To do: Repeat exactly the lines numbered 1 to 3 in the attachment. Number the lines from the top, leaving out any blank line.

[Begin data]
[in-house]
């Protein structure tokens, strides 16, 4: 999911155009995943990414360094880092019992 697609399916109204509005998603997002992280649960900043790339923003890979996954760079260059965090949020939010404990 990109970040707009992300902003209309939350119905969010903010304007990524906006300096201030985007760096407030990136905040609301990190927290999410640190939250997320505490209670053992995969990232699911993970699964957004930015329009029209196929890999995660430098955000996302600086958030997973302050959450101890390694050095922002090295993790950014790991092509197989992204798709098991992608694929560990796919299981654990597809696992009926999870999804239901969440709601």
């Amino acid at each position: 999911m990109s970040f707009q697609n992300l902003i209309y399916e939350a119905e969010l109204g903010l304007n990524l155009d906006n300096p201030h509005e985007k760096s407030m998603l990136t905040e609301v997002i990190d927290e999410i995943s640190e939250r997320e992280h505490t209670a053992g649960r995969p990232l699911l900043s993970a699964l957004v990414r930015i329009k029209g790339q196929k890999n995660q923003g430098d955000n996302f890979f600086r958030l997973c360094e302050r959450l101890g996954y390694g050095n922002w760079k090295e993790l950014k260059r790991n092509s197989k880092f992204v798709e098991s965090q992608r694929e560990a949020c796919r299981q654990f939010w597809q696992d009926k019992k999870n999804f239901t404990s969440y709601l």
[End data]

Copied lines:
[in-house]
């Protein structure tokens, strides 16, 4: 999911155009995943990414360094880092019992 697609399916109204509005998603997002992280649960900043790339923003890979996954760079260059965090949020939010404990 990109970040707009992300902003209309939350119905969010903010304007990524906006300096201030985007760096407030990136905040609301990190927290999410640190939250997320505490209670053992995969990232699911993970699964957004930015329009029209196929890999995660430098955000996302600086958030997973302050959450101890390694050095922002090295993790950014790991092509197989992204798709098991992608694929560990796919299981654990597809696992009926999870999804239901969440709601």
């Amino acid at each position: 999911m990109s970040f707009q697609n992300l902003i209309y399916e939350a119905e969010l109204g903010l304007n990524l155009d906006n300096p201030h509005e985007k760096s407030m998603l990136t905040e609301v997002i990190d927290e999410i995943s640190e939250r997320e992280h505490t209670a053992g649960r995969p990232l699911l900043s993970a699964l957004v990414r930015i329009k029209g790339q196929k890999n995660q923003g430098d955000n996302f890979f600086r958030l997973c360094e302050r959450l101890g996954y390694g050095n922002w760079k090295e993790l950014k260059r790991n092509s197989k880092f992204v798709e098991s965090q992608r694929e560990a949020c796919r299981q654990f939010w597809q696992d009926k019992k999870n999804f239901t404990s969440y709601l």